How to Prevent Gestational Diabetes

Gestational diabetes is a short-term condition that occurs during pregnancy. According to the Centers for Disease Control and Prevention, gestational diabetes affects roughly 2% to 10% of pregnancies in the United States. Women with gestational diabetes have higher-than-normal blood sugar levels during pregnancy.

There are pregnancy complications associated with gestational diabetes. One of the most serious is called preeclampsia, which can cause high blood pressure and can be fatal of not treated in time.

Gestational diabetes is also associated with a condition called macrosomia, where a baby can grow too large. Macrosomia is associated with a higher risk for an emergency C-section delivery.

And finally, gestational diabetes can also lead to your baby having low blood glucose at birth. If gestational diabetes has been poorly controlled, your baby is even at increased risk for stillbirth.

While the exact causes aren’t fully understood, there are things women can do to lower the possibility of developing the condition. But before I get to that, let’s look at some of the common risk factors for developing gestational diabetes:

  • Being over the age of 25
  • Being overweight
  • Having a close relative with non-insulin-dependent (type 2) diabetes
  • Health issues that induce insulin resistance (i.e. polycystic ovarian syndrome)
  • High blood pressure, especially prior to becoming pregnant
  • Experiencing a large weight gain during pregnancy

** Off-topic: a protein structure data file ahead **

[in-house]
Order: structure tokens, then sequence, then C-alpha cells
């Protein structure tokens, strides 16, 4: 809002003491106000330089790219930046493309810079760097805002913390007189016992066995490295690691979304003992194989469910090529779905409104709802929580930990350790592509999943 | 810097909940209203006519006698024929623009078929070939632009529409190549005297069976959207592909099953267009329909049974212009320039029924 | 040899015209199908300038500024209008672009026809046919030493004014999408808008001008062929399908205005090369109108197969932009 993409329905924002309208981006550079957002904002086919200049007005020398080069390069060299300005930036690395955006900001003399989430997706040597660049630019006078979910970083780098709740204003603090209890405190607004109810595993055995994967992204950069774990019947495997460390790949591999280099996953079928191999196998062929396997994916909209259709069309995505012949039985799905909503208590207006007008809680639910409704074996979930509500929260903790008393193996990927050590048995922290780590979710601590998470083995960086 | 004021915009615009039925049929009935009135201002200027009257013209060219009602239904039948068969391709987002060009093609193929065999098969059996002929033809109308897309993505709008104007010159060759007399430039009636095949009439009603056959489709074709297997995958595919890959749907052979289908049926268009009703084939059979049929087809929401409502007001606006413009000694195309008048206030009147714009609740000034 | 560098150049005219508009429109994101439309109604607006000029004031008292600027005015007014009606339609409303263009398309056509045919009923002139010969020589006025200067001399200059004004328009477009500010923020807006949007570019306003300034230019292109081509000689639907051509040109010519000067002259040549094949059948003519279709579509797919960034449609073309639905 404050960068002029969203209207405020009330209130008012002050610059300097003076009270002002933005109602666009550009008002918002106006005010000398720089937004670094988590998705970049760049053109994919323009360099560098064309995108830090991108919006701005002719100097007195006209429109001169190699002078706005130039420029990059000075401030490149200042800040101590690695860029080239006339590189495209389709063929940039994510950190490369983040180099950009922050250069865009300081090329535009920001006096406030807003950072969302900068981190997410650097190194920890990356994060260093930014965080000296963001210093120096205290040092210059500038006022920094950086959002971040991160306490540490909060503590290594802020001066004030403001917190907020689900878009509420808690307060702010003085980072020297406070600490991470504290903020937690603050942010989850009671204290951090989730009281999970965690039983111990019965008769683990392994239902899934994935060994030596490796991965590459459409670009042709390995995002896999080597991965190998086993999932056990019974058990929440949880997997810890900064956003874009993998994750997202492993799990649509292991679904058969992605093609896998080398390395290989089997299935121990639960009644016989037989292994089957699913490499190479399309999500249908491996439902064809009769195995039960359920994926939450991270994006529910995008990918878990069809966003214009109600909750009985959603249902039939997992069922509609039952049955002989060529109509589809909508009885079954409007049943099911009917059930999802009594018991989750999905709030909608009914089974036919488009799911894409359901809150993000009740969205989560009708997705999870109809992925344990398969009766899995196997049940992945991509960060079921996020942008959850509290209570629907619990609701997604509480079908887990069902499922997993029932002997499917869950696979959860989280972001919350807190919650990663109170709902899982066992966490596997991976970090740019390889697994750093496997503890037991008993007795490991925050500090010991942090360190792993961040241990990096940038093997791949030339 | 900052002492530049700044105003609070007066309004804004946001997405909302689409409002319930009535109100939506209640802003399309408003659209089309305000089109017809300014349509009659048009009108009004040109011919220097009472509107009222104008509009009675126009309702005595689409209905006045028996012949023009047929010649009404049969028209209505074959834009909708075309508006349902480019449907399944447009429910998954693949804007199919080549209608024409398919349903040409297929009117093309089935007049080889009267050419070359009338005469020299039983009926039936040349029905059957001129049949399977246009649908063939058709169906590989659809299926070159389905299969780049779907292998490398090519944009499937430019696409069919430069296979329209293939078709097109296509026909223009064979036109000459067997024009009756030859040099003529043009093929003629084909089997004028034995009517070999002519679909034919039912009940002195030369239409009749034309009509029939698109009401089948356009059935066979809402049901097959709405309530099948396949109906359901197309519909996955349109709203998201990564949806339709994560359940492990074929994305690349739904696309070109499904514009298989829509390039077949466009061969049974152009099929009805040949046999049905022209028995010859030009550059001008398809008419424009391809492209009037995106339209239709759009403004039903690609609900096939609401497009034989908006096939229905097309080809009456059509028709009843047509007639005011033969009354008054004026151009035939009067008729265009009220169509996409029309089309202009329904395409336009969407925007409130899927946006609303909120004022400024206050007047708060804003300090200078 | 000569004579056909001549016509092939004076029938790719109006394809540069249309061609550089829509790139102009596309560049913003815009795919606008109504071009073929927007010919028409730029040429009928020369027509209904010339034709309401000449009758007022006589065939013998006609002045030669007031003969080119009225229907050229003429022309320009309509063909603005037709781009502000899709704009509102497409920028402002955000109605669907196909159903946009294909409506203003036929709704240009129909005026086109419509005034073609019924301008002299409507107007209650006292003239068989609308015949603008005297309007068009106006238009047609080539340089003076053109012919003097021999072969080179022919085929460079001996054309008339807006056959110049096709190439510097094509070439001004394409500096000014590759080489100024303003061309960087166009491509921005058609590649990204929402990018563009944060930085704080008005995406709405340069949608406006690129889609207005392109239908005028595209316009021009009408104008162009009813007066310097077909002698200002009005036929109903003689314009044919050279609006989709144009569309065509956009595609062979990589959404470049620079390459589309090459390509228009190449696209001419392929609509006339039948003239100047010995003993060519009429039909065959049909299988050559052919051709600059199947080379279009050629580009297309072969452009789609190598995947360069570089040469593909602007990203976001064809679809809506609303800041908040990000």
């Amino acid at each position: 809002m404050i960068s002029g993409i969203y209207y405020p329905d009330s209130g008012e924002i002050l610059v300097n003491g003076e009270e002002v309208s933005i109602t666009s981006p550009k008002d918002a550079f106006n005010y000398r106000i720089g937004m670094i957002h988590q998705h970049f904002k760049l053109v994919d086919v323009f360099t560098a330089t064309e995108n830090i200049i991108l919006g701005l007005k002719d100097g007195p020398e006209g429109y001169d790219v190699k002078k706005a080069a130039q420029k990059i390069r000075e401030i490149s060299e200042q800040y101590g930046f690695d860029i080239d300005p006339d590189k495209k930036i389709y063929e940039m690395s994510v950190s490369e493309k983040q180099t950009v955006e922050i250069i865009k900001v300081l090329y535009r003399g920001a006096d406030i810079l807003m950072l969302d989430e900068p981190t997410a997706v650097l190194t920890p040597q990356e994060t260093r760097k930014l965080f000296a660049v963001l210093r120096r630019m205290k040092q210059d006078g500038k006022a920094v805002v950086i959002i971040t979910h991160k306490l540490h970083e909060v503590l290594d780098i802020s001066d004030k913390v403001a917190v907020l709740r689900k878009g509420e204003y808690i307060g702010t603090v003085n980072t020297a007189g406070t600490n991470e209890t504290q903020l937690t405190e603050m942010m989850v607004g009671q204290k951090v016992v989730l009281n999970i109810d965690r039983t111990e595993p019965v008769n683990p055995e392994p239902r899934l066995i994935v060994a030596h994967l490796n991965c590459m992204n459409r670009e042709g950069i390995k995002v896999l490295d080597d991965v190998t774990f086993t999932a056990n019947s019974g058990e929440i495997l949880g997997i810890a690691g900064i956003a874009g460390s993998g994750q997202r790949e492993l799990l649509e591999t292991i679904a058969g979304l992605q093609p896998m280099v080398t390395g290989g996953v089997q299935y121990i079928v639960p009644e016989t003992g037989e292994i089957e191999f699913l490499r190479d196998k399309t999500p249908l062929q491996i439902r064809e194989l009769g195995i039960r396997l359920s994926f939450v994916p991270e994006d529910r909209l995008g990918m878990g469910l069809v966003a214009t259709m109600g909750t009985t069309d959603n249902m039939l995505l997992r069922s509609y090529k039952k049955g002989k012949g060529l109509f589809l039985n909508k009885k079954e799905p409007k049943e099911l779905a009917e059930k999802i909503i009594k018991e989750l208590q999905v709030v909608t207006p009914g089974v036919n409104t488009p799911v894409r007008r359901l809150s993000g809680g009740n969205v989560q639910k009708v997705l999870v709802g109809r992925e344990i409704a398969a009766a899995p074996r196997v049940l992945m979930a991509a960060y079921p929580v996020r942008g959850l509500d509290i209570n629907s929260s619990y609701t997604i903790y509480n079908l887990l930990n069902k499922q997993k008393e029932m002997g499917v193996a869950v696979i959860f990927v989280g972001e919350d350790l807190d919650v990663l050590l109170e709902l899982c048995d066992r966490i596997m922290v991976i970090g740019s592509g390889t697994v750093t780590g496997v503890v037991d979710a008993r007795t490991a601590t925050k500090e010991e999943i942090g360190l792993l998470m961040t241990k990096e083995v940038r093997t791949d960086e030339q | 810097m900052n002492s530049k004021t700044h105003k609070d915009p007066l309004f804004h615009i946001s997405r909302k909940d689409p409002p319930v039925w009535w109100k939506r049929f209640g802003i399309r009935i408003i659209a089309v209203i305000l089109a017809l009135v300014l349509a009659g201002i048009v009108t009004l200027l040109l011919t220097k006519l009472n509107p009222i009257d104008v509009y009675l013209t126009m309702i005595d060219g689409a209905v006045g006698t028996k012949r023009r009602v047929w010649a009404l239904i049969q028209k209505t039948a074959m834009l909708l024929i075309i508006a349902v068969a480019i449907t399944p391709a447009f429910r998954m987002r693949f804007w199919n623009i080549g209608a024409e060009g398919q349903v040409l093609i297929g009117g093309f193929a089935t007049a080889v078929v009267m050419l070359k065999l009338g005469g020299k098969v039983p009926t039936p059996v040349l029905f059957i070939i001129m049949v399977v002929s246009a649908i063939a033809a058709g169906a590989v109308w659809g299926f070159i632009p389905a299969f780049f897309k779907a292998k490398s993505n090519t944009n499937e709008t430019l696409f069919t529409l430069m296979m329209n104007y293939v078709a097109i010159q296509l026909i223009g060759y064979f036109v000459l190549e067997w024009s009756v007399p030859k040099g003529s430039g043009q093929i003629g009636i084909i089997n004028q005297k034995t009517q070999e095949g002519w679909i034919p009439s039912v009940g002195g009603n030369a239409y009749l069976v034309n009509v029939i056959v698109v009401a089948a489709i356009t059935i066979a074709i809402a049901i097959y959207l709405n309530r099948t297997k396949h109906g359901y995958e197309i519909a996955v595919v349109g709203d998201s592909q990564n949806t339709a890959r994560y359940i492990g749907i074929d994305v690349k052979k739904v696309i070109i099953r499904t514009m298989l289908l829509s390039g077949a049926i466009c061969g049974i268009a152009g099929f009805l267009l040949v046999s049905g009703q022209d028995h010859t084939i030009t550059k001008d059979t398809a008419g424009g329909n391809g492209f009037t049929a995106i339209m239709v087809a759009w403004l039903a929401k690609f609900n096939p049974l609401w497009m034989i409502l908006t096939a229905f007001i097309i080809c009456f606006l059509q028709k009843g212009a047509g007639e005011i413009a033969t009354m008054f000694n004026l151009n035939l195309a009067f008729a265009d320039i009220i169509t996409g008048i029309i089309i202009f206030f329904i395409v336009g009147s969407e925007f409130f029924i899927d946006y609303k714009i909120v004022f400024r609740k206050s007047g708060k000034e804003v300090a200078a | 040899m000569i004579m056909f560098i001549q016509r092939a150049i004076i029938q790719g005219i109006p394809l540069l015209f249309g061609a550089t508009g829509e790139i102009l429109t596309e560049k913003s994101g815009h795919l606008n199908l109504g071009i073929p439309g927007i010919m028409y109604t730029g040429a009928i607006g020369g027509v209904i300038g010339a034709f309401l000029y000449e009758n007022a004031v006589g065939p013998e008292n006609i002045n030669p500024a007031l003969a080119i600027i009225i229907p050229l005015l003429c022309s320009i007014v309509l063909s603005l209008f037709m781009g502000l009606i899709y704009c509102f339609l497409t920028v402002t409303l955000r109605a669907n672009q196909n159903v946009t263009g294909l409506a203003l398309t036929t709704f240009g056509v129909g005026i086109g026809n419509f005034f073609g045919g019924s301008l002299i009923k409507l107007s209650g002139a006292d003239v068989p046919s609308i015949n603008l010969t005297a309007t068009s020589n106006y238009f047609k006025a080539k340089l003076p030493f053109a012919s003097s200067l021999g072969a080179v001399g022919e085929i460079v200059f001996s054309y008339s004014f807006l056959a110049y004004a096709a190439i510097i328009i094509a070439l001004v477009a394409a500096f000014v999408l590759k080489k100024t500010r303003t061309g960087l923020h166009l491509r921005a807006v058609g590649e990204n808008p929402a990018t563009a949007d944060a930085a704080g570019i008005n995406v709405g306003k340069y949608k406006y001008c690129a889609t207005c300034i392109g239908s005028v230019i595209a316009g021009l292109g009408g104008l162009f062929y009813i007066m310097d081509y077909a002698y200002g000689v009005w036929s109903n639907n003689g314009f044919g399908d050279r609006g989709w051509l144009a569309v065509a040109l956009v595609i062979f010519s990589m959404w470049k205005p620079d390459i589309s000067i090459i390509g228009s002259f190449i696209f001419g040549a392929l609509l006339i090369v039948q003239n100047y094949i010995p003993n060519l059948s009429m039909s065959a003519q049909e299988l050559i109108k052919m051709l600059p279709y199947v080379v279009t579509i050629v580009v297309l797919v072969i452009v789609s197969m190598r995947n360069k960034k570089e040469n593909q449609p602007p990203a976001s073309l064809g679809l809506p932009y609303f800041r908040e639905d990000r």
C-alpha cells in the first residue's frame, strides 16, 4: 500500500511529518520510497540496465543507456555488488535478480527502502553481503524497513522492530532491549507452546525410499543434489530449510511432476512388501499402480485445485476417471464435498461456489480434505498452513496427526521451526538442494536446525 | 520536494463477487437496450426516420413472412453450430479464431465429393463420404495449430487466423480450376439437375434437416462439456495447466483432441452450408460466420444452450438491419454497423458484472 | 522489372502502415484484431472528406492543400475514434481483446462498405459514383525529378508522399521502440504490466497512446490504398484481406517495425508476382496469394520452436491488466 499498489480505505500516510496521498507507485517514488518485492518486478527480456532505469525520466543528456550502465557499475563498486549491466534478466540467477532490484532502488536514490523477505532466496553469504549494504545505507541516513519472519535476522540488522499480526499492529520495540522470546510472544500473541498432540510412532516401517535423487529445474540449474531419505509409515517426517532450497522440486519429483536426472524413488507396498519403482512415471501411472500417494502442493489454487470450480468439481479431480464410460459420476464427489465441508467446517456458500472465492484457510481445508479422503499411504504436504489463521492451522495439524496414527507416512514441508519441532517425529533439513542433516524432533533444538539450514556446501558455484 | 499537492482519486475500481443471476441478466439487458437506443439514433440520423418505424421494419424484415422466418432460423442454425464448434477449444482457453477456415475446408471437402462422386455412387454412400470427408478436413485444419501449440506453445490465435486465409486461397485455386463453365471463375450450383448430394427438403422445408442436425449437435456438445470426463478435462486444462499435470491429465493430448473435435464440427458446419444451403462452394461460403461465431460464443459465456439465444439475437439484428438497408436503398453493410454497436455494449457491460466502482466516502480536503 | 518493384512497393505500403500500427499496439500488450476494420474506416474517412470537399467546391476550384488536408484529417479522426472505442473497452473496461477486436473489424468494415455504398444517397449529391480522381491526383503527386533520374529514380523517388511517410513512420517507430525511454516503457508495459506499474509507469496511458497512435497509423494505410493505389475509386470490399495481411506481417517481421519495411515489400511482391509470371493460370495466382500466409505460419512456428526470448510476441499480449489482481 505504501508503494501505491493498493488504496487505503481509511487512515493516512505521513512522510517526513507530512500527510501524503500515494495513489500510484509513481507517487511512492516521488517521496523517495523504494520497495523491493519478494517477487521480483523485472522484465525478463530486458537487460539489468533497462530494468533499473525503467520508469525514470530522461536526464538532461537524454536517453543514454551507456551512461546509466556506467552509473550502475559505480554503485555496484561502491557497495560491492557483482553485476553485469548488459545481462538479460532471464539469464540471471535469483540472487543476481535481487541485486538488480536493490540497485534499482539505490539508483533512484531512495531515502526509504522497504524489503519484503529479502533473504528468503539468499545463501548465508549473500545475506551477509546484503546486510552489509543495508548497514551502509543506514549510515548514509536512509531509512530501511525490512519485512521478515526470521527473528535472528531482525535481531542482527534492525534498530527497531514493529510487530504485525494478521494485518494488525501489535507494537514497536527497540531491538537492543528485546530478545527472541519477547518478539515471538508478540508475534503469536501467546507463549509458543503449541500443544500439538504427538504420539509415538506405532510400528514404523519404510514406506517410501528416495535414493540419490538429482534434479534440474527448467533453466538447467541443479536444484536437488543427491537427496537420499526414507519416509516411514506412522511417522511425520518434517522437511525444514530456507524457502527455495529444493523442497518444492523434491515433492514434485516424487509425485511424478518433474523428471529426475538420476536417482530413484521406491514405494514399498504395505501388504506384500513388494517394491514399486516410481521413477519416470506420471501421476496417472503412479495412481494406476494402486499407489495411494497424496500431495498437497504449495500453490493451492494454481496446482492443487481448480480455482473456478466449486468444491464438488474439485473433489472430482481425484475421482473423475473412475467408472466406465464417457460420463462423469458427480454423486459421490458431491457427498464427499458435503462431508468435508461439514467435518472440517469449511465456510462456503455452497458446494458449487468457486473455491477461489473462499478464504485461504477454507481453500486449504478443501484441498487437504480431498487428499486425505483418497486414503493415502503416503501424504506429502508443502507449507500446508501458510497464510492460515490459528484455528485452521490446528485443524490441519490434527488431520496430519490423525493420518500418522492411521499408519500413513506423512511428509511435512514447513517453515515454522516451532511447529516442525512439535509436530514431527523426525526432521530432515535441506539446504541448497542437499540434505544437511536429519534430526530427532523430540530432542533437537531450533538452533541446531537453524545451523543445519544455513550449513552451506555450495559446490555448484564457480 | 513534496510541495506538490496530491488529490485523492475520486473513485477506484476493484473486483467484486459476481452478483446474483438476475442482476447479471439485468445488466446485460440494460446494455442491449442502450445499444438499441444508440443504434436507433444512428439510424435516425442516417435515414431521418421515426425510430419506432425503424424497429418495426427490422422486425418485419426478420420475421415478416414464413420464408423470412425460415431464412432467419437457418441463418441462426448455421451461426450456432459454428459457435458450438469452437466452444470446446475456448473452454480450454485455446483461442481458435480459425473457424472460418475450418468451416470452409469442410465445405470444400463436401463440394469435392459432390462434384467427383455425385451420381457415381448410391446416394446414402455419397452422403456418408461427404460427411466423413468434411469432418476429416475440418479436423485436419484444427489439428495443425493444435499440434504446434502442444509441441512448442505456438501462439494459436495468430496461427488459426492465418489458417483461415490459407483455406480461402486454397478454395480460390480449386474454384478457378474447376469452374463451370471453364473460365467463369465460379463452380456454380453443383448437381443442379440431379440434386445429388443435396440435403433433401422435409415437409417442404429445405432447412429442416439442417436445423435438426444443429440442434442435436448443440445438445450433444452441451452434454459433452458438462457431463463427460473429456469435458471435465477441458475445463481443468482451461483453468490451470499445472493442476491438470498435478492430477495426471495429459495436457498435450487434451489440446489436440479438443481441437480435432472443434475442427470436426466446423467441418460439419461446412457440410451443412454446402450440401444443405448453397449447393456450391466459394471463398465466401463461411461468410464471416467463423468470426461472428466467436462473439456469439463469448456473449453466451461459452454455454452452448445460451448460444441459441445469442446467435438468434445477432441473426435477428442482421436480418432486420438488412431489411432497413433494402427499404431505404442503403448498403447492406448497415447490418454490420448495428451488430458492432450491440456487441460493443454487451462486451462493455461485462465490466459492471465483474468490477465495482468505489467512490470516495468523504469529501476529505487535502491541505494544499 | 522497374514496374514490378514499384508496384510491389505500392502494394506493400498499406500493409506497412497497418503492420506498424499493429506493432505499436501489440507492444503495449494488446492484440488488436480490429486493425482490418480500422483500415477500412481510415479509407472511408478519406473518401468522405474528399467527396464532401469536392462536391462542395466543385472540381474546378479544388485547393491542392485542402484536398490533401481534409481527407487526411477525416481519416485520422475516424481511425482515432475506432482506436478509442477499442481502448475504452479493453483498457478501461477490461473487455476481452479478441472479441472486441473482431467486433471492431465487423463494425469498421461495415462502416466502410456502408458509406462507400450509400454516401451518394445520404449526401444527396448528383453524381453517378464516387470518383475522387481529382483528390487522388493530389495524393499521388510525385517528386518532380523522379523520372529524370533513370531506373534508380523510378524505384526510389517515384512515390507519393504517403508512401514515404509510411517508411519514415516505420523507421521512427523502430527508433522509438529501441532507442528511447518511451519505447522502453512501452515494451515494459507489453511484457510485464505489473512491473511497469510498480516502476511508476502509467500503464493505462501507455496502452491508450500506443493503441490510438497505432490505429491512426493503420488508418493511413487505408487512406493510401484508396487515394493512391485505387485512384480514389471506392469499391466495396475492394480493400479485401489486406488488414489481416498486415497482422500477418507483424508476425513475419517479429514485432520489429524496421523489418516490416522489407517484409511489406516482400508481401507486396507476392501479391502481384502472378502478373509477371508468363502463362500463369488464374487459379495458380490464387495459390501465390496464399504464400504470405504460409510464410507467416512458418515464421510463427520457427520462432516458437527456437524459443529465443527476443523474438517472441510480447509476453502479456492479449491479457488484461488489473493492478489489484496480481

• Being pregnant with more than one child (i.e. twins, triplets, etc.)

How to Lower Your Risk of Developing Gestational Diabetes

The best way to prevent and manage gestational diabetes is through diet and exercise. Kind of a one-two punch at controlling blood sugar levels.

Some exercises that are sage to perform during pregnancy include:

  • Pilates
  • Yoga
  • Walking
  • Swimming
  • Weight Training

You’ll also want to pay close attention to your carbohydrate intake.

What foods should you eat and avoid during pregnancy? Here are some general guidelines:

  1. Eat protein with each meal.
  2. Include fruits and vegetables in your daily diet.
  3. Limit or avoid processed foods.
  4. Pay attention to portion sizes to avoid overeating.

Specific food items to focus on:

Proteins such as lean meats and fish, eggs or egg whites, dairy and lentils and other legumes.

Fresh organic produce is best but frozen veggies are another good option. Be sure to limit the amount of sugary fruits you eat. Low glycemic fruits such as grapefruit, cantaloupe and berries are best.

But perhaps the biggest dietary advice is what NOT to eat while pregnant. It’s very important that you stay away from ALL processed foods including fast foods and really anything that comes in packaging. Many foods you would never guess, including salad dressings, soups and many flavored yogurts, have a LOT of hidden sugars in them. So it’s best to stick with whole foods and make your own meals as much as possible.

If you have been diagnosed with gestational diabetes, ask your OBGYN to connect you with a certified nutritionist who can work with you to develop a personalized meal plan that will keep you and baby healthy.